Jordan’s Pick

The Grand Prix

IT’S IRONIC that the month’s speediest happening is in the city of perpetual gridlock. After a five-year hiatus, the Grand Prix of Houston is back—and no amount of bumper fatigue can detract from the coup. If you’re envisioning a carnivalesque affair with an outrageous mullet quota, stop right now: This is motor sports at its highest caliber. As the only event in the country to feature the very different, but equally elite, open-wheel Champ Car World Series and sexy Euro-inspired American Le Mans Series, the Grand Prix—which boasts 900 horsepower engines and a curvaceous street track—is more about brains than brawn. NASCAR it ain’t.

For one thing, there’s a right turn, for goodness’ sake. The Grand Prix’s 1.7-mile snake of a course, which winds through Reliant Park, has in fact nine treacherous turns—all the better to see those Champ Car bobble head drivers cornering like speed demons out of you-know-where in Saturday’s first-ever night race. Champ Car, for all you non-motorheads, is the longest-running open-wheel race series in the U.S., but this is its big Grand Prix debut in Texas. (Sort of, anyway. In its previous incarnation, the event lapped through downtown and featured only the CART series, which then died and came back to life as Champ Car; think of the Oilers’ rebirth as the Texans.) Upping the sophistication factor is Europe’s cache of young racers: Reigning points champ Sebastien Bourdais, of France, is the far-and-away favorite, and Champ Car rookie Brit Katherine Legge (a Danica Patrick with turbochargers) is another one to keep your eye on.

There’s also an awful lot at stake, of course, in the American Le Mans’ truly inaugural Lone Star Grand Prix, set to run beneath Friday night’s lights. Modeled after the annual 24 Hours of Le Mans, in France, this is the bite-size version, at two hours and 45 minutes—long enough to be legit, short enough to be interesting. Home court advantage goes to the Houston-based Risi Competizione team, whose Ferrari F430 GT is ready for a rematch after losing to Porsche and Panoz in the season’s first test, in Sebring, Florida (gotta hate it when your wheel nuts go awry). Here’s hoping that they’ll spend less time in the pit and more time giving the locals something to cheer about. As team member Don Pierce puts it, “When you’re racing for Texas, you want to look as good as possible.” (Besides, that gas isn’t cheap.)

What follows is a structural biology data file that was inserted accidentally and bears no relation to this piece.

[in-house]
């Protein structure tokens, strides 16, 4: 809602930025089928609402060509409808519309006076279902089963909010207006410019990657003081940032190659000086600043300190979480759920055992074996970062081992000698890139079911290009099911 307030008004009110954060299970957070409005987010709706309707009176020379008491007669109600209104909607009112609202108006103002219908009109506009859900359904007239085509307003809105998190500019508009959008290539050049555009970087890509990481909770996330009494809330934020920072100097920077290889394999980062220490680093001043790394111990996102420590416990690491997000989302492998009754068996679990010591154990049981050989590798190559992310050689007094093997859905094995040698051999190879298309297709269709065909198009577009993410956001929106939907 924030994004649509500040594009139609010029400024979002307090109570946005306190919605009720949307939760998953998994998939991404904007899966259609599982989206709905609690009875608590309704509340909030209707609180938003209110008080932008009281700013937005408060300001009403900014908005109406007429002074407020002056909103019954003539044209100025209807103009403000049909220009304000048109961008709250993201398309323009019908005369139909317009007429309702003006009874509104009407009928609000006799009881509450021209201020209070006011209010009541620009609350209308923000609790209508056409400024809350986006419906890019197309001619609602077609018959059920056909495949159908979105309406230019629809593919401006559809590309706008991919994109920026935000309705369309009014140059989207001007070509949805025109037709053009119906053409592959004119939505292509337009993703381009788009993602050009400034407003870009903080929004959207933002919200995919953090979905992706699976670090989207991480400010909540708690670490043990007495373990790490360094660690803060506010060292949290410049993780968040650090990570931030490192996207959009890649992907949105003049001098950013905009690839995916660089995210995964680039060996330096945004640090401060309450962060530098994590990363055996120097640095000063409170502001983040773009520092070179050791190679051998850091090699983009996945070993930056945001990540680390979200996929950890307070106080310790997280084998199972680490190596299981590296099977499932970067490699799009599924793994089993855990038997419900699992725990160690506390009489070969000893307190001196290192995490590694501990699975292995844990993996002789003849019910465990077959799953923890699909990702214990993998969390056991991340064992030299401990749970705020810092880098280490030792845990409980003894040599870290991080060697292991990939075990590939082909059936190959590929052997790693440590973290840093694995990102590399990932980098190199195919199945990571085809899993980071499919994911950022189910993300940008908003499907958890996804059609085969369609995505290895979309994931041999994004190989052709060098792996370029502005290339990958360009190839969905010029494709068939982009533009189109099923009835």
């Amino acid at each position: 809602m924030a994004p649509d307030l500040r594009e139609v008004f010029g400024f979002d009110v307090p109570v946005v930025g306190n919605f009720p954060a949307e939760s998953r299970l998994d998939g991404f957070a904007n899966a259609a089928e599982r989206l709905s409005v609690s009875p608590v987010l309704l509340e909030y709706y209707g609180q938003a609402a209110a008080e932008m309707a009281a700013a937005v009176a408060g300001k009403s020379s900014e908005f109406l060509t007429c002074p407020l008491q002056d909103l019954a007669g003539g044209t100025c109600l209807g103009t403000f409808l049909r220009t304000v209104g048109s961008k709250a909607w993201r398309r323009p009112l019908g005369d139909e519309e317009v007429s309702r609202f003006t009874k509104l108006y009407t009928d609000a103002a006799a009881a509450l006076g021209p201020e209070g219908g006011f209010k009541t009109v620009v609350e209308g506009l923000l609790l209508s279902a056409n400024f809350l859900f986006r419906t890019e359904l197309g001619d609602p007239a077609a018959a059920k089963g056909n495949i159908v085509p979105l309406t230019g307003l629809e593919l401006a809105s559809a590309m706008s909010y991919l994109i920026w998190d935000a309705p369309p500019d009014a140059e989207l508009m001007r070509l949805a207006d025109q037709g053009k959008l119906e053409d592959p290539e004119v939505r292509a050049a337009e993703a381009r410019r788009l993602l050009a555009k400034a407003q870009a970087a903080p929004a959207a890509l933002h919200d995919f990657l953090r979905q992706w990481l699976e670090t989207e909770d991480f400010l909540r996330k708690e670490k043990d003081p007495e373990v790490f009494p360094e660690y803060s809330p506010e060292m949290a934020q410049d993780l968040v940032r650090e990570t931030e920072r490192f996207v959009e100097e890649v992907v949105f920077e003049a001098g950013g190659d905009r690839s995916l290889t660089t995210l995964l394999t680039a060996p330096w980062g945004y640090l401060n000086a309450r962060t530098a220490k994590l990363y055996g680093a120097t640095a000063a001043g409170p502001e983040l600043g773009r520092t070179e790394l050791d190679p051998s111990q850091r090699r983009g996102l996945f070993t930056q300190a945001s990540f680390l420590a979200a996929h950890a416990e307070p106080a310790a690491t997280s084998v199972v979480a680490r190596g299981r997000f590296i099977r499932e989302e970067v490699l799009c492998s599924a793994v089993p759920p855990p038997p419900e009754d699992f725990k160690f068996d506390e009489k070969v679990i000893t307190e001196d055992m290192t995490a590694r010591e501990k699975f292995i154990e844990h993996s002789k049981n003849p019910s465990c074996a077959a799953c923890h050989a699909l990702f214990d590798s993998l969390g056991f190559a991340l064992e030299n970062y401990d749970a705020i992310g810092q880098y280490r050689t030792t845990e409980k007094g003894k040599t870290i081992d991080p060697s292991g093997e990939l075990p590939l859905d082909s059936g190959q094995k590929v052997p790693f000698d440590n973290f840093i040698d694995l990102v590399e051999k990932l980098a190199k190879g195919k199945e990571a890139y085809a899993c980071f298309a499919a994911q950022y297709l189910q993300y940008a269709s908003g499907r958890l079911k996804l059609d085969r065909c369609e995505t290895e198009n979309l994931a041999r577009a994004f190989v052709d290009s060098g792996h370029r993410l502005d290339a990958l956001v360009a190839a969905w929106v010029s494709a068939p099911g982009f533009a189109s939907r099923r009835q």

Now let’s be honest: You can watch cars whiz by for only so long, right? You’re going to want to do other things at the Grand Prix. Like ogle those pretty chassis sitting “backstage” in the paddock or pretend to care deeply about the sport as you loiter in the beer garden and listen to live music. Actually, your level of devotion is a moot point: There’s no better opportunity to see such an impressive double bill, and it’s the only time this year the American Le Mans Series races in Texas. So yes, you’ll probably have to sit in a red river of brake lights to get to it, but what’s a little backup? You’ve inched along the highway for much less. May 11–13. Reliant Park, Loop 610 between Kirby & Fannin; 713-659-7223; JORDAN BREAL

Kiss the Sky

Hot-air balloons and hard-rock bands—an obvious pairing? No. But quite the one-two punch if you’re looking for an adrenaline rush, which is old news to folks in Anthony, that two-state city on the western tip of Texas hosting the twenty-first annual KLAQ Balloon Fest. For three mornings, fifty or so buoyant fliers will take off with the sunrise at “o’dark thirty,” and a rainbow of favorites—the Flying Purple People Eater, the giant penguin, the cluster of red chiles—will upstage the Franklin Mountains in the background. Want to go up yourself? A few lucky crew volunteers (no experience necessary) get a free ride on Monday’s ascent. Or stay grounded to headbang with heavy- metal acts Trapt (Saturday), Shinedown (Sunday), and Thousand Foot Krutch (Monday). Either way, you’ll find out what the locals already know: Ballooning and rocking are the perfect high. May 27–29. Wet ‘N’ Wild Waterworld, 8804 S. Desert Blvd, 915-886-2222 or 915-544-9550, or

Professional Movers